The Road John Hillcoat
Published Nov 26, 2009Adapted from Cormac McCarthy's Pulitzer-winner 2006 novel, The Road takes place after the world has suffered what appears to be the fallout of nuclear war. The vast majority of humanity has been killed, leaving only scattered stragglers of various malevolence.
An unnamed man (Viggo Mortensen) and his son (Kodi Smit-McKee) travel along a southbound trail in the United States to avoid another impending nuclear winter, while searching for food, shelter and fellow survivors. With an extremely limited number of bullets in their pistol (two, then one) and rapidly depleting food and water, the two experience a bonding usually only reserved for rained-out camping trips, only multiplied by about a million in intensity and misery.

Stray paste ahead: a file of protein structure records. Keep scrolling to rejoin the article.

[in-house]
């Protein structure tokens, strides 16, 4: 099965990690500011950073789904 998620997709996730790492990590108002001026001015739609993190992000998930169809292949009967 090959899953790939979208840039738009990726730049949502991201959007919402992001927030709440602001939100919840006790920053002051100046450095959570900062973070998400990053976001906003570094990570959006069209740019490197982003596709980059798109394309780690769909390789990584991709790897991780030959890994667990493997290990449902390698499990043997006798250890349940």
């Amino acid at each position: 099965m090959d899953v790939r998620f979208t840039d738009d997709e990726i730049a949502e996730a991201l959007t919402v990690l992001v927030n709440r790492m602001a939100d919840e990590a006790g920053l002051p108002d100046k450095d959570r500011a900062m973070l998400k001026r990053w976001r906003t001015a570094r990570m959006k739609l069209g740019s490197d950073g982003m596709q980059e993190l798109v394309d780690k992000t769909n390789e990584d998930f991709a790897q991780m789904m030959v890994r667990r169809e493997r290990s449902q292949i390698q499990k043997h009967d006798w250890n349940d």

Viggo Mortensen is perfectly cast, with his burning blue eyes cutting through thick layers of prosthetic wrinkles and various shades of ash and filth, and Smit-McKee is the ghostly embodiment of the time-trapped boy, aged from fallout yet still young with naivety.
Various re-shoots and additional edits supposedly were undertaken to help finesse the story, and the book's action has been rearranged and shortened. Some scenes have been strengthened from the alterations; the house of cannibals the characters encounter is chillingly brought to life, building to an even more intense climax than the relatively brief sequence from the novel. However, other elements go to waste, particularly Robert Duvall's unrecognizable cameo.
As opposed to 2007's No Country for Old Men, where the Coen brothers used McCarthy's sparse prose to build unbearable tension, The Road feels less intense than the sum of its parts, making even the survival of good during the end of the world seem like just another action adventure film. (Alliance)